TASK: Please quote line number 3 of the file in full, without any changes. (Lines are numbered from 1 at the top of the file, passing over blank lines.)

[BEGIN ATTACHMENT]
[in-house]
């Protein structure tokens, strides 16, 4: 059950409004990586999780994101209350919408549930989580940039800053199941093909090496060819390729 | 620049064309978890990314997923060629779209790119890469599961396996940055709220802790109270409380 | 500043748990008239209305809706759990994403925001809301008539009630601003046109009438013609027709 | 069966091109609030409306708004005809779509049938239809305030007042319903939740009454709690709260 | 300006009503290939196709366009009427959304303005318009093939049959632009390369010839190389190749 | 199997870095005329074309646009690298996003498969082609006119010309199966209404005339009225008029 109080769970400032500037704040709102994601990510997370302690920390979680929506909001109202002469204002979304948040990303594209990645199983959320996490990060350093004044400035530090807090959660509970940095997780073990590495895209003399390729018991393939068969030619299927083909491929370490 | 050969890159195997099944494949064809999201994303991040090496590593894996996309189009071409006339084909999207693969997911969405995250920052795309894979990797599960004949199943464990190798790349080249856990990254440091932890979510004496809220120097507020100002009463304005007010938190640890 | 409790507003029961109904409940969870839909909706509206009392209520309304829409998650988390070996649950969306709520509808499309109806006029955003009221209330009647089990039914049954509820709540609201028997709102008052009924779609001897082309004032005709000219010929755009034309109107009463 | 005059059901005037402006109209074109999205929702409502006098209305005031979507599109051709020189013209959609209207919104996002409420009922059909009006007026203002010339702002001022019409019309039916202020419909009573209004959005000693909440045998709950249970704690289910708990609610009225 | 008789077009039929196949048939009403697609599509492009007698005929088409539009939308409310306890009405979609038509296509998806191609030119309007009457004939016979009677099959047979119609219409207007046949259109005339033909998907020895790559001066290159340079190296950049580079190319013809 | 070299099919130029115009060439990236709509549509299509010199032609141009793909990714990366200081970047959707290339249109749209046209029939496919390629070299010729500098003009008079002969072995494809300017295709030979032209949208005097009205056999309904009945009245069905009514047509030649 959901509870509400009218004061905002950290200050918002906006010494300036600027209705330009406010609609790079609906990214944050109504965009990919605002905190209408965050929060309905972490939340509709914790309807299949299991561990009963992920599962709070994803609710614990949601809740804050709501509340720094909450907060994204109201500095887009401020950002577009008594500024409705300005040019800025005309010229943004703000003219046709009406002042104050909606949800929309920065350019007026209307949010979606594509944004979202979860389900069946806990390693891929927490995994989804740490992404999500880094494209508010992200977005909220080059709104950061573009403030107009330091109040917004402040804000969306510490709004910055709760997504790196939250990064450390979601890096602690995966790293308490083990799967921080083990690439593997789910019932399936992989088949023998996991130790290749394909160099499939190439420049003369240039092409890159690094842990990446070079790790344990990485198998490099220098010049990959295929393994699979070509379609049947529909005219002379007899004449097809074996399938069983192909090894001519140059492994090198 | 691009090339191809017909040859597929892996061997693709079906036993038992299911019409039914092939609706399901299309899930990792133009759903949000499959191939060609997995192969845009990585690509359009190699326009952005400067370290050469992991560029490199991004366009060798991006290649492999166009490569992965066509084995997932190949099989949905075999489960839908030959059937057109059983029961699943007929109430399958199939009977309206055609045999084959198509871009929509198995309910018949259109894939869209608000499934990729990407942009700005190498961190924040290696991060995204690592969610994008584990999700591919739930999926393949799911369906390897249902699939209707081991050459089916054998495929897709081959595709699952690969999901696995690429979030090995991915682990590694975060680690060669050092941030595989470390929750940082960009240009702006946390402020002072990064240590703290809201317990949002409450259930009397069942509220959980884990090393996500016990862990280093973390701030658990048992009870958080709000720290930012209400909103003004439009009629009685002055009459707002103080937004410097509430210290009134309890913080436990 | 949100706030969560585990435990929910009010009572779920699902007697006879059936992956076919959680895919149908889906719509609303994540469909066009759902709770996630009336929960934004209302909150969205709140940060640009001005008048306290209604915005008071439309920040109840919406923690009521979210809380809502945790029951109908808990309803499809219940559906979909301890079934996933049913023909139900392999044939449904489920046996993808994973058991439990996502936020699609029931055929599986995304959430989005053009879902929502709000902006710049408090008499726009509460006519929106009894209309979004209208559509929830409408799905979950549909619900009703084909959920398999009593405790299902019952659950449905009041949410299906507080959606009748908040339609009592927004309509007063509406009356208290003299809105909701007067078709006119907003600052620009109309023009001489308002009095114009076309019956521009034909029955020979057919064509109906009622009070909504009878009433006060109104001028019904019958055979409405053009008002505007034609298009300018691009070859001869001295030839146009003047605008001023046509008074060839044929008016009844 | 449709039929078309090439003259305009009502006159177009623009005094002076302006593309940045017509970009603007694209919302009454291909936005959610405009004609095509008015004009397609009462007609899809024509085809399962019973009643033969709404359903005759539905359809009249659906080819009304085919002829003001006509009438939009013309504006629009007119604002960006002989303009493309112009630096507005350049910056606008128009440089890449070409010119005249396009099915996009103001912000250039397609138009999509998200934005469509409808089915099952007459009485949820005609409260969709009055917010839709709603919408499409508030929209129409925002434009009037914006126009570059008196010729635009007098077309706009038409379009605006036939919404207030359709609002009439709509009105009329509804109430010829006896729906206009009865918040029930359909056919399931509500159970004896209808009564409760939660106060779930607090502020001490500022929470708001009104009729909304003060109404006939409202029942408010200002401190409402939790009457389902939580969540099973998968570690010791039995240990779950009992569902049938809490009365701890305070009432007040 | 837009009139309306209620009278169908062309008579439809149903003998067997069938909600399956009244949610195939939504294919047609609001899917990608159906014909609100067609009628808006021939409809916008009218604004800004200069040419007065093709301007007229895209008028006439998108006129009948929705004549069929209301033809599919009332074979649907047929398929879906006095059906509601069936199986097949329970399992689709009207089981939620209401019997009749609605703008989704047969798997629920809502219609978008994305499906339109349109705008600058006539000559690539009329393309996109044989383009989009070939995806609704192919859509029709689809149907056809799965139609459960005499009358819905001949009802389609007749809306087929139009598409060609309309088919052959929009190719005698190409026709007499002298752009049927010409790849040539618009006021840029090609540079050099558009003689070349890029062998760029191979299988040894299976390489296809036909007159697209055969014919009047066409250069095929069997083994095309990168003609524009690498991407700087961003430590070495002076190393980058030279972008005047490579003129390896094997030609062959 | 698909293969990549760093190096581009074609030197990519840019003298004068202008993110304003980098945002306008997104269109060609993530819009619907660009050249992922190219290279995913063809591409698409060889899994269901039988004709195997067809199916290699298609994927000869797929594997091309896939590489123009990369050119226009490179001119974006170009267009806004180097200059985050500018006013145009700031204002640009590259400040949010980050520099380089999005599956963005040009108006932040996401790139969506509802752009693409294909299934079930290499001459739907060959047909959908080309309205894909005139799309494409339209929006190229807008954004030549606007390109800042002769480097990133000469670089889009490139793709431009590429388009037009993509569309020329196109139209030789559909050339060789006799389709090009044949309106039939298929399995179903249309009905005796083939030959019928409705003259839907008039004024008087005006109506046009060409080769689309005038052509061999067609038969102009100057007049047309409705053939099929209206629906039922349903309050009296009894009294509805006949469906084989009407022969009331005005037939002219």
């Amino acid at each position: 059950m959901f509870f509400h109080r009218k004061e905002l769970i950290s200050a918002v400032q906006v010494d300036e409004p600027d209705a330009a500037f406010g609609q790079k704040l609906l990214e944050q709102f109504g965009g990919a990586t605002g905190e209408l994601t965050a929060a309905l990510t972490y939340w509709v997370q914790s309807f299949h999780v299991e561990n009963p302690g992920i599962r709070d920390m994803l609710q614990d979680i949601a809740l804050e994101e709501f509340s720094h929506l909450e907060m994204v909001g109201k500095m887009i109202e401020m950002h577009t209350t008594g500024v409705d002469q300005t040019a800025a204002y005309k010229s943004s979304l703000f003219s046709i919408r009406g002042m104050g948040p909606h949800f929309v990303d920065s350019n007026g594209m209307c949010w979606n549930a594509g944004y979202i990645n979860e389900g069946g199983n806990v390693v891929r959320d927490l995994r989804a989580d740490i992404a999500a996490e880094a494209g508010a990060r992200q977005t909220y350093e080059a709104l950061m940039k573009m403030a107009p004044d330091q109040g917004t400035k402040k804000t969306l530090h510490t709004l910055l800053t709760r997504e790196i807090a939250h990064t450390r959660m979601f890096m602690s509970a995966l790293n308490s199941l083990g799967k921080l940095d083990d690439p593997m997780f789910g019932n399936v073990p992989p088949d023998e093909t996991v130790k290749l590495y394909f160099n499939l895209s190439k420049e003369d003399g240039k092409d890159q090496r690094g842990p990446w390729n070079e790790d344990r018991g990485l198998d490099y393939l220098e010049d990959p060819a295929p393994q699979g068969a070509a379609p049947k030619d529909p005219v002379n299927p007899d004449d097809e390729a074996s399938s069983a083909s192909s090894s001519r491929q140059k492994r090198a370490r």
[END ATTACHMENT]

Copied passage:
């Amino acid at each position: 059950m959901f509870f509400h109080r009218k004061e905002l769970i950290s200050a918002v400032q906006v010494d300036e409004p600027d209705a330009a500037f406010g609609q790079k704040l609906l990214e944050q709102f109504g965009g990919a990586t605002g905190e209408l994601t965050a929060a309905l990510t972490y939340w509709v997370q914790s309807f299949h999780v299991e561990n009963p302690g992920i599962r709070d920390m994803l609710q614990d979680i949601a809740l804050e994101e709501f509340s720094h929506l909450e907060m994204v909001g109201k500095m887009i109202e401020m950002h577009t209350t008594g500024v409705d002469q300005t040019a800025a204002y005309k010229s943004s979304l703000f003219s046709i919408r009406g002042m104050g948040p909606h949800f929309v990303d920065s350019n007026g594209m209307c949010w979606n549930a594509g944004y979202i990645n979860e389900g069946g199983n806990v390693v891929r959320d927490l995994r989804a989580d740490i992404a999500a996490e880094a494209g508010a990060r992200q977005t909220y350093e080059a709104l950061m940039k573009m403030a107009p004044d330091q109040g917004t400035k402040k804000t969306l530090h510490t709004l910055l800053t709760r997504e790196i807090a939250h990064t450390r959660m979601f890096m602690s509970a995966l790293n308490s199941l083990g799967k921080l940095d083990d690439p593997m997780f789910g019932n399936v073990p992989p088949d023998e093909t996991v130790k290749l590495y394909f160099n499939l895209s190439k420049e003369d003399g240039k092409d890159q090496r690094g842990p990446w390729n070079e790790d344990r018991g990485l198998d490099y393939l220098e010049d990959p060819a295929p393994q699979g068969a070509a379609p049947k030619d529909p005219v002379n299927p007899d004449d097809e390729a074996s399938s069983a083909s192909s090894s001519r491929q140059k492994r090198a370490r």